Sen. Bill Nelson Holds Town-Hall Type Meeting and Fields Our Questions on the Insurance Crisis

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U.S. Senator Bill Nelson is spending his August recess from Congress traveling Florida to hear the concerns of every-day Floridians. Florida’s insurance crisis keeps coming up, and Wednesday reporter Victoria Langley caught up with the Senator at a sandwich shop in Jefferson County east of Tallahassee to hear what he thinks should be done about it.

Florida’s senior U-S Senator met with a dozen locals on the back deck of a sandwich shop to get a handle on what folks are really concerned about outside of Washington. We wanted to know why his efforts to create a national Catastrophe Fund to back up states in a disaster and help bring down insurance rates haven’t gone anywhere.

Nelson blames resistance from the White House. But he says the real problem is state lawmakers in Tallahassee aren’t doing their part.

“By constantly saying oh, you gotta turn to the federal government and let them solve the problem, that is for the state to ignore its obligations and to let the insurance companies get off scott-free by jacking their prices to the moon.”

Jefferson County Commissioner Jerry Sutphin agrees. He says the insurance crisis is clobbering folks on fixed incomes in his rural area. Premiums doubled and tripled or policies cancelled, even after the legislature supposedly passed a law to fix the problem last winter.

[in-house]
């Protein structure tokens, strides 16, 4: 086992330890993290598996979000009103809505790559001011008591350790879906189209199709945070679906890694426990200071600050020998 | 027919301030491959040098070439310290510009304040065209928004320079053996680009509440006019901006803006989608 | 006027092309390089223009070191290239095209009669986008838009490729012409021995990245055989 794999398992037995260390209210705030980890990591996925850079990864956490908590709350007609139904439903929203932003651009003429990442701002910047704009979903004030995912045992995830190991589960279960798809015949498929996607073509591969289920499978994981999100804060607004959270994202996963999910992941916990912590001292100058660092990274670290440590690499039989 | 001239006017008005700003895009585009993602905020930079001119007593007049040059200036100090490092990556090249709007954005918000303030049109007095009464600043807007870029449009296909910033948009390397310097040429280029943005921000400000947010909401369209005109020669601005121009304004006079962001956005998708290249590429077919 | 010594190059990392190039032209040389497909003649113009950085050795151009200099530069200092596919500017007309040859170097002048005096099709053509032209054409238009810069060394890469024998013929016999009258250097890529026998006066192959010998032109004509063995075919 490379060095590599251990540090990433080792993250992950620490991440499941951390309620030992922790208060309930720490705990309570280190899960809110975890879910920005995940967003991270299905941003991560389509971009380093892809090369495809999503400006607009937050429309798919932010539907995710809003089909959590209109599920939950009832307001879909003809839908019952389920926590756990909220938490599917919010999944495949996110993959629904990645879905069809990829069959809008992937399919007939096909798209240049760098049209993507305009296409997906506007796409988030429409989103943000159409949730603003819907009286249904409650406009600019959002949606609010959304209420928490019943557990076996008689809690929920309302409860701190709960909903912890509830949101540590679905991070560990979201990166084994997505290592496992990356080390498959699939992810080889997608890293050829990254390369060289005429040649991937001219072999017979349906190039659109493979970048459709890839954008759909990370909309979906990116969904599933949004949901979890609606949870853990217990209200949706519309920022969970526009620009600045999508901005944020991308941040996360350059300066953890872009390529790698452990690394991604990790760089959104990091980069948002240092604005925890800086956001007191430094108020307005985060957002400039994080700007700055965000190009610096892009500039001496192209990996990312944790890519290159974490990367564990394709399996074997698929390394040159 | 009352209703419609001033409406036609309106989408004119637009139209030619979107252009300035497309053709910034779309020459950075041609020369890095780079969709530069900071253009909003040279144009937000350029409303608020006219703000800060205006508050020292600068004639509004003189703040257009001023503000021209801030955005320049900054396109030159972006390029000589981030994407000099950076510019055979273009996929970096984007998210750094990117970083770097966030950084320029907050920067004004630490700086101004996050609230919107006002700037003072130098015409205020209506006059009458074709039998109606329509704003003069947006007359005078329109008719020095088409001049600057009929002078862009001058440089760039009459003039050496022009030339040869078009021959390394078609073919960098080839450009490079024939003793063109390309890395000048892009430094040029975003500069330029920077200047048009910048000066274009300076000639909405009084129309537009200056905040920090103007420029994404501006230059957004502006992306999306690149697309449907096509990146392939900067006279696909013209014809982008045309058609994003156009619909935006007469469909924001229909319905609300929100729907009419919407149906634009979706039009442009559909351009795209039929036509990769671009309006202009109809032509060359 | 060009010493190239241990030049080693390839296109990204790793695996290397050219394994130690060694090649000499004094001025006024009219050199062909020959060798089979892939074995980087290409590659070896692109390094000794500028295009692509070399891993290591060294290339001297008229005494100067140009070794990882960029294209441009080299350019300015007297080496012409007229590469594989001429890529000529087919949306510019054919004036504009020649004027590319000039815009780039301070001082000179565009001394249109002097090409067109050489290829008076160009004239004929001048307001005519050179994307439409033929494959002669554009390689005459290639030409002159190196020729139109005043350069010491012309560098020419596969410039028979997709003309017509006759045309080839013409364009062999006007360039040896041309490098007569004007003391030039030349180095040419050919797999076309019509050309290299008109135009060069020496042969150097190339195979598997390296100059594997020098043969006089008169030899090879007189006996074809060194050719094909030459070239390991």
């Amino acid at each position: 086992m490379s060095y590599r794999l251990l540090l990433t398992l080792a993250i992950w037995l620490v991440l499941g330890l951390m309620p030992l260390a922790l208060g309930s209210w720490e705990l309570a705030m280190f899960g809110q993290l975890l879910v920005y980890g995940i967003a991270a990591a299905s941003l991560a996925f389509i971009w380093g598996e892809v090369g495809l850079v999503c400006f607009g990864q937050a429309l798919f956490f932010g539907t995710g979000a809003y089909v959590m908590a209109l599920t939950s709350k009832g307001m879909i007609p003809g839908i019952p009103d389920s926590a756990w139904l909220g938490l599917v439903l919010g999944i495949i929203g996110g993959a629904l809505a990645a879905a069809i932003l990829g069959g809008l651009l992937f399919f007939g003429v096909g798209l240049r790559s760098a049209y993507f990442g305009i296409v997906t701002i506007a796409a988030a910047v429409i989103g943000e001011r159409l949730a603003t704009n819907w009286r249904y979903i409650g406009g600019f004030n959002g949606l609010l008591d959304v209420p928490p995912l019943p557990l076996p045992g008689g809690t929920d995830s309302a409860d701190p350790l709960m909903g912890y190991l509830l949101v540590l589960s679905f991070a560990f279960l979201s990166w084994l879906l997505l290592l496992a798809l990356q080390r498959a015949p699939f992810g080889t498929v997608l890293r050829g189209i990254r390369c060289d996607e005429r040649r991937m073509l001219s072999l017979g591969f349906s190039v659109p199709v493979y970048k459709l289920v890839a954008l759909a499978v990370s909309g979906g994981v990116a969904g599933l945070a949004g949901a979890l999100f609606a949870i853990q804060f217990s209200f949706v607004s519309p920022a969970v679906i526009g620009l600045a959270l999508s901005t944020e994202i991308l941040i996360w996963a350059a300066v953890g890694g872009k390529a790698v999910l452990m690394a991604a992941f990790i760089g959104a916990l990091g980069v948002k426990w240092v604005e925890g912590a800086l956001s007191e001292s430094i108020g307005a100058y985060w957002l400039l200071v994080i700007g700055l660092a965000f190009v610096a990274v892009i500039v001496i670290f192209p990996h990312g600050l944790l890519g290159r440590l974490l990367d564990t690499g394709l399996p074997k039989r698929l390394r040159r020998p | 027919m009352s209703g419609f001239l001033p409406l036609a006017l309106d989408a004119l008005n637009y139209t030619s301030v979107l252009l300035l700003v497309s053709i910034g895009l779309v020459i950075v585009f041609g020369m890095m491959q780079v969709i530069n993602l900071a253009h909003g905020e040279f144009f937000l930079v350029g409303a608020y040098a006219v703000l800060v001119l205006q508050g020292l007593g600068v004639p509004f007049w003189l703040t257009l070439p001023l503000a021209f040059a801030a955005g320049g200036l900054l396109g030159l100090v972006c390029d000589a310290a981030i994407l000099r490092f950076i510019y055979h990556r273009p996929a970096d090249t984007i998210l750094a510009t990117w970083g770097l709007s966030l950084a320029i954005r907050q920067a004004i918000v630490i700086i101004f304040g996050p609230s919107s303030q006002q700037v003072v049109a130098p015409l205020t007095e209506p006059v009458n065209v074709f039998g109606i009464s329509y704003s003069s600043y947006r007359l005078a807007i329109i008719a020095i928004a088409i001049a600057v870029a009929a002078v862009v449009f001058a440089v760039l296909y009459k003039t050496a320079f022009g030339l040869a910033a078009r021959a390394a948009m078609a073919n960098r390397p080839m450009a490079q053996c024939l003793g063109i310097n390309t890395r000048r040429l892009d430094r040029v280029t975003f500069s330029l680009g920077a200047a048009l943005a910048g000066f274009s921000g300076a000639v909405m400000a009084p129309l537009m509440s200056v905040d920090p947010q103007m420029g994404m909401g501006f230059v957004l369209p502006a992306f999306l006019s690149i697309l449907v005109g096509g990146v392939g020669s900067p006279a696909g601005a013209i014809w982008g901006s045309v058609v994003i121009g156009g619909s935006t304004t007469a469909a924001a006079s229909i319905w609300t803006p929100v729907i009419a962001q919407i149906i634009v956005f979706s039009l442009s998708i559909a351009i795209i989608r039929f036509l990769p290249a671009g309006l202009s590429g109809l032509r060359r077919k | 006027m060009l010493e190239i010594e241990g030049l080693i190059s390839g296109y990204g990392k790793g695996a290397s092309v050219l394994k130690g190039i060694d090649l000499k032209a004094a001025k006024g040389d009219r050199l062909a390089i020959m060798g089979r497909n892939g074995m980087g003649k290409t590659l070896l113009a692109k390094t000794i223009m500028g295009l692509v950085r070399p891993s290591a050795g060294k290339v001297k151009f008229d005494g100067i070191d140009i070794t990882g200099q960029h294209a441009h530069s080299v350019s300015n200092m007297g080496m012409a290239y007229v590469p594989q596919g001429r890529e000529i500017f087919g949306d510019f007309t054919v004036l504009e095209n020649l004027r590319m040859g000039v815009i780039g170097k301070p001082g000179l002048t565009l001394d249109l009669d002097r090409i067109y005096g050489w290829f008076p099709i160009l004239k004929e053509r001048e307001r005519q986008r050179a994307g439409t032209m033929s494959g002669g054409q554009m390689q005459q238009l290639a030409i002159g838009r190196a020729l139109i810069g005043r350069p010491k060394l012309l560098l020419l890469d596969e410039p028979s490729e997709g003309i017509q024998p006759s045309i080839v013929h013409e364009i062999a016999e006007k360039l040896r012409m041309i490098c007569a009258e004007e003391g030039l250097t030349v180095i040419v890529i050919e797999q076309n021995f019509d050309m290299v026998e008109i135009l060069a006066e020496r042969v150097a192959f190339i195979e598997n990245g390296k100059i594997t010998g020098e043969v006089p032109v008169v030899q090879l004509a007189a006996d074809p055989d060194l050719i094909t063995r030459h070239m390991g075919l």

“Do you think they did enough to solve the insurance problem? Sounds like you’ve still got a problem out here.
Jerry: I didn’t know they did anything. At least we haven’t seen it.”

Nelson is a former State Insurances Commissioner himself. He wants to remind lawmakers states hold the only regulatory power over the insurance industry.

“So when the state does not do its job in cracking the whip on the insurance companies, holding down those rates, then the people are going to take it in the neck.”

Nelson is adding his voice to the chorus calling for state lawmakers to go back to the drawing board on insurance reform.

Lawmakers are scheduled to meet in special session next month to cut state spending because of the weakening economy.

Although the House Minority Leader among others has asked that insurance reform be added to the agenda, so far no one has signed on.

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